Classic neuroimaging analysis is ‘mass univariate’: every voxel is tested separately, creating the need to correct for multiple comparisons (there are approximately 25,000 brain voxels in a brain sampled in 4 × 4×4 mm voxels). In the 2000s, neuroscientists began to employ multivariate classification algorithms to fMRI data( 110 112 ). The main characteristic of multivariate pattern analysis (MVPA) is that patterns of activation are analysed instead of single-voxel responses. More specifically, a mathematical model that incorporates the associations between voxel values is used to differentiate between conditions. Several algorithms can be used as the basis of such a model, e.g., support vector machines or simple linear regression. After training the model with a subset of the data, the model can be used to predict responses in other trials. MVPA has been used for ‘brain reading’ or decoding of patterns of activation, such as predicting what a person is looking at from the pattern of activation in the visual cortex( 110 , 111 ). Another application is the attempt to try and predict subsequent (choice) behaviour from fMRI data obtained during exposure to certain cues( 113 ), i.e., choice prediction as is commonly done in neuromarketing( 114 ). As far as we know, only one study applied MVPA to food choices, so as to predict choice from brain responses to viewing products differing in packaging characteristics( 115 ). However, the use of MVPA will undoubtedly continue to grow, in particular because MVPA analysis tools have become much more accessible.

Bayesian network modelling

Bayesian network modelling is a modelling technique complementary to classical statistical analysis. A Bayesian network is a probabilistic graphical model, also referred to as a ‘belief network’ or a ‘causal probabilistic network’. Expert knowledge can be used to create network structure and, subsequently, data can be used to calculate the parameters describing the strength of the relations between network nodes. Bayesian networks can learn by the addition of new data. Moreover, by changing specific parameters in the network possible outcomes can be assessed. Alternatively, based on new data the most likely outcomes can be inferred( 116 ). Despite a wide application of Bayesian networks in other fields( 117 ), the application to food science is new. A layman's introduction to Bayesian networks and an outline of potential applications in the food domain have been provided recently by Phan et al.( 118 ). Particularly interesting is the potential to be able to assess product characteristics such as pleasantness, while manipulating other characteristics such as taste or odour intensity or physical product characteristics affecting such characteristics. For example, Phan et al. demonstrated how a combined network model of two different studies measuring determinants of the ad libitum intake of a tomato soup can provide additional insights into the process of satiation( 119 ). However, as they indicate there are still significant methodological obstacles that need to be addressed, in particular to facilitate the combination of data from different studies into one model. Ideally, studies should be designed with the integration of data already in mind, i.e., within the broader scope of a wider encompassing model. This will involve obtaining information beyond the scope of single studies, such that the same measures are available from all studies whose data are to be merged, i.e., standardisation. If this is not done, systematic missing data in the combined database will lead to unreliable parameter estimation( 119 ).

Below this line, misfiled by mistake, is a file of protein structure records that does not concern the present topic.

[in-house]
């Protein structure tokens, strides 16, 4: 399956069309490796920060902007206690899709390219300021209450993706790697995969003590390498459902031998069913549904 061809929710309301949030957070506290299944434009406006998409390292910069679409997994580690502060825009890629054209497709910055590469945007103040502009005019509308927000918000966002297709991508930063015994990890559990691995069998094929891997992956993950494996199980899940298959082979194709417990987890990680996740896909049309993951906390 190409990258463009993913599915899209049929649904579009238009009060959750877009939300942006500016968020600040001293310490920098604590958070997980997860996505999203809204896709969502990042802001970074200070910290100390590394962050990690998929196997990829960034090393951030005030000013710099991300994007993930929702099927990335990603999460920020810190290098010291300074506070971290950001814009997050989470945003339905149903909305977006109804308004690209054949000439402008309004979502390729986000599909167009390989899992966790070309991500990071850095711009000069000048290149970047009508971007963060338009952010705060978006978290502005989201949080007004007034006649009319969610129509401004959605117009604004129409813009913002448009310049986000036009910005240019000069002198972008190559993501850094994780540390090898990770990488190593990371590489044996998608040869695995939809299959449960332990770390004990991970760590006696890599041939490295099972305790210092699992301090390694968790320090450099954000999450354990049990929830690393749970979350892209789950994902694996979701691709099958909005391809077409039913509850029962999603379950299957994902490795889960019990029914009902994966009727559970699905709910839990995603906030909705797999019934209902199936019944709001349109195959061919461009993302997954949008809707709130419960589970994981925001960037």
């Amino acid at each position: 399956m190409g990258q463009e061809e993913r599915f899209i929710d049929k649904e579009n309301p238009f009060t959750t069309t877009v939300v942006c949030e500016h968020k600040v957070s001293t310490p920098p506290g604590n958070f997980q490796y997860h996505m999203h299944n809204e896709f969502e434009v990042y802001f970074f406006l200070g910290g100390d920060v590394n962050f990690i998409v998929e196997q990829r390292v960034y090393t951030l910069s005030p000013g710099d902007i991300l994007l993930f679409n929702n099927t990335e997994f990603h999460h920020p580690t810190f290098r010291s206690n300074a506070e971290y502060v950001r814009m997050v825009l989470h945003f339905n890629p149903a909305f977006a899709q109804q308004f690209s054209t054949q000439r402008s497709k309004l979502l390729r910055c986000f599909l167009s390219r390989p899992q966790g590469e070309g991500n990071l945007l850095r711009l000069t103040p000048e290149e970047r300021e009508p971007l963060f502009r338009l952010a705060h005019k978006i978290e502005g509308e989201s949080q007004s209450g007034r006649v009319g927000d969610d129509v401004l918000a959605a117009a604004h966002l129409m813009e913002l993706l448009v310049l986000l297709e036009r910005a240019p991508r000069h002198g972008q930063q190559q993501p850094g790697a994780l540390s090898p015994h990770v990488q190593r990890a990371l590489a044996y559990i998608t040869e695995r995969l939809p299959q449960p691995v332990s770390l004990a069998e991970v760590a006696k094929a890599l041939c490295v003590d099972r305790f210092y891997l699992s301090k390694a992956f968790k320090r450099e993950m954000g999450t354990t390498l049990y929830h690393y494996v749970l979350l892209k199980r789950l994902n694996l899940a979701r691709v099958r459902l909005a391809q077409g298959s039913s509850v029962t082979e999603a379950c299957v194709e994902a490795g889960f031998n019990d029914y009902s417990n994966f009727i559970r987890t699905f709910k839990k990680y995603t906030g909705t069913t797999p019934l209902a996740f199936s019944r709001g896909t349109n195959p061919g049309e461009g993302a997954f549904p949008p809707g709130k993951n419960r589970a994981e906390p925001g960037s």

The incorporation of neuroimaging data seems to be quite a step further, although at present it would seem feasible to employ summary measures of imaging data, e.g. responses in a particular region of interest the brain in a Bayesian network model, in addition to or instead of e.g. subjective ratings. The next step would be to incorporate spatial and/or temporal patterns of brain activation, perhaps by using classifier algorithms or independent component analysis to summarise subject's brain responses.

Future directions

To progress more efficiently in food research in general, and neuroimaging in particular, needs standardisation of measurements, data sharing (neuroimaging data + meta-data), and the application and further development of analysis and modelling techniques to exploit large heterogeneous datasets. While single studies are certainly necessary, data sharing holds great promise for elucidating the effects of multiple factors on eating behaviour. The integration of a wide array of data, ranging from genetic and hormone data to psychological characterisations is needed to be able to assess the effects of manipulations aimed at e.g. changing eating behaviour within a complex of myriad interactions. A first step in this direction would be to create a test battery for profiling individuals so as to steer personalised interventions aimed at changing eating habits.

As yet ill-explored neuroscience research topics that hold great potential for enabling healthier patterns of eating behaviour are (eating) habit and food preference formation, (eating) habit modification, and the neural mechanisms underlying self-control (in particular delayed gratification). Related relevant research topics that have received relatively little or no attention in human nutritional neuroscience are nutrient sensing, dietary learning and the regulation of body adiposity (see( 120 )). In the next 20 years, nutritional neuroscience will have to prove its potential for providing insights that can be used to tackle detrimental eating behaviour.


This work was partially supported by governmental research grants from the Dutch Technology Foundation STW (grant no. 07438) and NL Agency (grant no. FND08009) and received funding from the European Union Seventh Framework Programme (FP7/2007–2013) under grant agreement no. 266408. The authors declare no conflict of interest. P. A. M. S. wrote most of the paper. All other authors contributed to shaping the paper, provided relevant material and improved late versions of the manuscript.